Olympic programme evolves with the times


Many Olympic “firsts” in Sochi

The first new events – snowboard slopestyle and the figure skating team competition – were already a huge success in Sochi. Biathlon mixed relay, luge team relay, ski halfpipe, ski slopestyle, snowboard parallel slalom and women’s ski jumping will get their turn in the spotlight in the coming days. The inclusion of so-called ‘action’ events, such as ski and snowboard slopestyle, highlighted the IOC’s desire to appeal to the youth of the world.

The winner of the first ever Olympic gold medal in men’s snowboard slopestyle, Sage Kotsenburg, said he and the other athletes were thrilled to compete on the Olympic stage.

“We are all stoked to be in the Olympics. The Olympics are the biggest event for slopestyle and halfpipe in history.” About the special experience of living in the Olympic Village, he said: “Life in the villages is awesome. There are so many countries and cultures in one place.”

A dynamic Olympic programme

The Olympic programme is designed to strike a balance between traditional sports and new events. While cross-country skiing, figure skating, ice hockey, nordic combined, ski jumping and speed skating have been held at every edition of the Winter Games, the rest of the programme has seen many changes since the first edition in 1924.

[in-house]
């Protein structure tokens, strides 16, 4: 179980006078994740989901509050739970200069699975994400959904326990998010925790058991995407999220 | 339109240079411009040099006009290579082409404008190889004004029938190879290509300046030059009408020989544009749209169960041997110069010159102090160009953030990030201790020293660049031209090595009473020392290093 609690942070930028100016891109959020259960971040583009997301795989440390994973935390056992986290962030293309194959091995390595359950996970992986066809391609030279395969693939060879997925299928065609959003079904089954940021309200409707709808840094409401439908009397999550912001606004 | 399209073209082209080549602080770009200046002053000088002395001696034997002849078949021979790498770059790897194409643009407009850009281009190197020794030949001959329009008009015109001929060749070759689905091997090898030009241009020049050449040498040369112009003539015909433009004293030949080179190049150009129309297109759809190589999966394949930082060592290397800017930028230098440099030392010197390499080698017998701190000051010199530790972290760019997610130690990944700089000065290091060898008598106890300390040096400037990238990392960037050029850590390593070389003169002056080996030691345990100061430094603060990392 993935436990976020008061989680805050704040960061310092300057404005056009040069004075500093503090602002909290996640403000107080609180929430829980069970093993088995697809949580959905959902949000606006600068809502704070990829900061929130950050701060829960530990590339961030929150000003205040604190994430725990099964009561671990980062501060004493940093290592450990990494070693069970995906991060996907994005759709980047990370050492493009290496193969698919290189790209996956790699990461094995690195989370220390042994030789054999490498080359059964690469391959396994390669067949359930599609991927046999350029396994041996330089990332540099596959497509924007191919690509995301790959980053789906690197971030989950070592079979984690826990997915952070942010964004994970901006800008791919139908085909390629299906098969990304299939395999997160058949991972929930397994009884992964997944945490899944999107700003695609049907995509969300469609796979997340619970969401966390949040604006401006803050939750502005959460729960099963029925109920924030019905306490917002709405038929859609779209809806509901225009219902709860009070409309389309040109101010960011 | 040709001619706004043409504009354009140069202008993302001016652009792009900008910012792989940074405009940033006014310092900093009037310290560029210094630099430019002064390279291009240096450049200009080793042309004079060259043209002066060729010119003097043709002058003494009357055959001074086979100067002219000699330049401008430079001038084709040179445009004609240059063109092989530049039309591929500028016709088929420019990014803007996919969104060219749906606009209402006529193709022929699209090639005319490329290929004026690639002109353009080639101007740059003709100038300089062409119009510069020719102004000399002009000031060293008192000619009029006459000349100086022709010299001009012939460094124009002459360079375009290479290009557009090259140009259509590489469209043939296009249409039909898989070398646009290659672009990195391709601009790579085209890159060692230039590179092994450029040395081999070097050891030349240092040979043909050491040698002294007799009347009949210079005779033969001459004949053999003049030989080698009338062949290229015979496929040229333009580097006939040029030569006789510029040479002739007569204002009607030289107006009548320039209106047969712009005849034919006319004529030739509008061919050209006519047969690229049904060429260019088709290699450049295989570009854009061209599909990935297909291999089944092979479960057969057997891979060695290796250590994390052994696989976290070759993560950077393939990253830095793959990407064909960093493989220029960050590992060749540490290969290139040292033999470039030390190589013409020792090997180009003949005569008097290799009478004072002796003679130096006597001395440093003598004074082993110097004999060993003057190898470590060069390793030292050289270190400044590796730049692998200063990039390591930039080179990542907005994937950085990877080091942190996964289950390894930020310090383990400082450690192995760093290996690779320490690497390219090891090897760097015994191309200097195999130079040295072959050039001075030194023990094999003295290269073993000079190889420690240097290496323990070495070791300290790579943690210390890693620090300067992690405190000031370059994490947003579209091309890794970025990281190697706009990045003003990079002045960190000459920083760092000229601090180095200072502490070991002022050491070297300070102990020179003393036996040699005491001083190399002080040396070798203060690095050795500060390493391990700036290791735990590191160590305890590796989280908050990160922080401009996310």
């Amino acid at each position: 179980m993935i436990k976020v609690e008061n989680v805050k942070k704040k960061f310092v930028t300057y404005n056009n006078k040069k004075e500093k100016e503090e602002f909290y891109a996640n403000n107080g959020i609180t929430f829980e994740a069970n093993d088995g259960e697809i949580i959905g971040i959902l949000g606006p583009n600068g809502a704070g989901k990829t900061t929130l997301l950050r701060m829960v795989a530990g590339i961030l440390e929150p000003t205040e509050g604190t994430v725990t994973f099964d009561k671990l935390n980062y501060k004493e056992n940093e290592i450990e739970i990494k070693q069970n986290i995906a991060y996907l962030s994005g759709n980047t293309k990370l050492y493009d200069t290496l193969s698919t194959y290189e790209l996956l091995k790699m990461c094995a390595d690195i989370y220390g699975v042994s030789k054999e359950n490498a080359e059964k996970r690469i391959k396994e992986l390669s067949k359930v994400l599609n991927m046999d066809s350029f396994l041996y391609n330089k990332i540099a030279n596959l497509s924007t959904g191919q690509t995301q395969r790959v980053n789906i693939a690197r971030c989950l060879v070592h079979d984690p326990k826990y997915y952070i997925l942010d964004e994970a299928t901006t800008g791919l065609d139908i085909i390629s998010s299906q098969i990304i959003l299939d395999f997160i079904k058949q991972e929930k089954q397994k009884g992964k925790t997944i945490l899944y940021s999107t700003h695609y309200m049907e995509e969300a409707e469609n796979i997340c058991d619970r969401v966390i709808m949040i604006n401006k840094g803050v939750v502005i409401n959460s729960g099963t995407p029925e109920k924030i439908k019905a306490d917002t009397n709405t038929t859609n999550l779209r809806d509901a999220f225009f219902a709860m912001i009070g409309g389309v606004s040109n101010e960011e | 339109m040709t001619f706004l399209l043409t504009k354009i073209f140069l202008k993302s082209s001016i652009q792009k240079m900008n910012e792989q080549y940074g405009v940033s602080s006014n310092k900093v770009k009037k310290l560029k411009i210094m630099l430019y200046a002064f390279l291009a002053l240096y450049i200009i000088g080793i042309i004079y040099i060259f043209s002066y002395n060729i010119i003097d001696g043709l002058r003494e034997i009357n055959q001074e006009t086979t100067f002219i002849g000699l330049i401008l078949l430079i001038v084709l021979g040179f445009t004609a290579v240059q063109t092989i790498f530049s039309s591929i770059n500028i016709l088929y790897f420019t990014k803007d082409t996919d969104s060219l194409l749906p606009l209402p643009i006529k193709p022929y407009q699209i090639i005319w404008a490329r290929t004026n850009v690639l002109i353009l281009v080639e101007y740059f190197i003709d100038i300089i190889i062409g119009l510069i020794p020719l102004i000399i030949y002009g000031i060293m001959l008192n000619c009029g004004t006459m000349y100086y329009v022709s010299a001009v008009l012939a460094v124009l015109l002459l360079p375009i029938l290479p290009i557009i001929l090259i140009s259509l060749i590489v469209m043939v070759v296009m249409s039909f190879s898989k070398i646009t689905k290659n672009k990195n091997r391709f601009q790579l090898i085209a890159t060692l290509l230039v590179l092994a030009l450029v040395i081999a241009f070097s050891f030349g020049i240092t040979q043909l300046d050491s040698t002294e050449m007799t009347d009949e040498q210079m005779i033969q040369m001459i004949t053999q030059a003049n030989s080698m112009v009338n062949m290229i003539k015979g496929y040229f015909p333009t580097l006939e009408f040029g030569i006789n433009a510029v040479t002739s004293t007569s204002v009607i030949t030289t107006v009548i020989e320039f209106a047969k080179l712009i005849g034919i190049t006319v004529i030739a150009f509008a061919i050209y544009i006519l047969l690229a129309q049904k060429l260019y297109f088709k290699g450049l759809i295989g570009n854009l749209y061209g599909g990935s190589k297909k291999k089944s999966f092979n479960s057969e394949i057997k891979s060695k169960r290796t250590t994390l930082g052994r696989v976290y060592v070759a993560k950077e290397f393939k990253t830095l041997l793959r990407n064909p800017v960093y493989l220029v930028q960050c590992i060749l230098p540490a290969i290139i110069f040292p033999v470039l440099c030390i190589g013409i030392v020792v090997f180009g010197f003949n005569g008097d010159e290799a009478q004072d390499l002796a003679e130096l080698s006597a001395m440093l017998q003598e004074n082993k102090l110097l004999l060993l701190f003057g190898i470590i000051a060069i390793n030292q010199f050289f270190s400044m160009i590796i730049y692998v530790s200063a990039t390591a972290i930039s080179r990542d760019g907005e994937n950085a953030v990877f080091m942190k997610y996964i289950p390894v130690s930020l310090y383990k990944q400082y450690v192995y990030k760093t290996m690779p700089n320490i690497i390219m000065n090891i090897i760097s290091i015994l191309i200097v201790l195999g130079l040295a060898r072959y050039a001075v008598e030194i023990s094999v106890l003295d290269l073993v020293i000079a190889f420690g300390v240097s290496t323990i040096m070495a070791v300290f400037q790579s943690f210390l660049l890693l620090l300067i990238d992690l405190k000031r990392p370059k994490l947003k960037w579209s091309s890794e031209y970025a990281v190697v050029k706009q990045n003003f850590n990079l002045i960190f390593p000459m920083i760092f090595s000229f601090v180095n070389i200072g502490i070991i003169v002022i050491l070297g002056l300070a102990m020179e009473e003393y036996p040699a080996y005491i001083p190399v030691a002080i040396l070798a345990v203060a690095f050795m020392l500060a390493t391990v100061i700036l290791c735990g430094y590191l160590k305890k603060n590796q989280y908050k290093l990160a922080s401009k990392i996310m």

The number of events has increased significantly over the decades. Whereas 16 medals were awarded in six sports and nine disciplines at the inaugural edition in Chamonix, the Sochi Games will feature a record 98 events in 15 disciplines across seven sports.

Curling, for instance, was contested in Chamonix in 1924, but then did not feature as an official sport at the Games again until 1998. Bobsleigh, meanwhile, was staged at every Games between 1924 and 1956, but did not reappear on the programme again until 1964.

Alpine skiing events were not held until the 1936 Winter Games in Garmisch-Partenkirchen, while biathlon was first held in 1960 and luge was added in 1964.

The modern era

Some of the biggest changes to the programme came in 1992, when short-track speed skating and freestyle skiing events were first held. Since then, both disciplines have added events to the programme, with eight short-track events due to be held in Sochi, compared with four in 1992, and 10 freestyle skiing events set to be contested, compared with just two in 1992.

In 1998, the Games in Nagano saw change to the Olympic programme once again with the introduction of snowboarding, while skeleton – which featured in the 1928 and 1948 editions of the Games – re-joined the programme in Salt Lake City in 2002. Sage said watching the 2002 Games inspired him to pursue his own Olympic dream.

The constant evolution of the programme has helped broaden the appeal of the Games, and the IOC systematically reviews the composition of the sports programme after each edition of the Games to ensure that it continues to be relevant and meet the expectations of future sporting generations.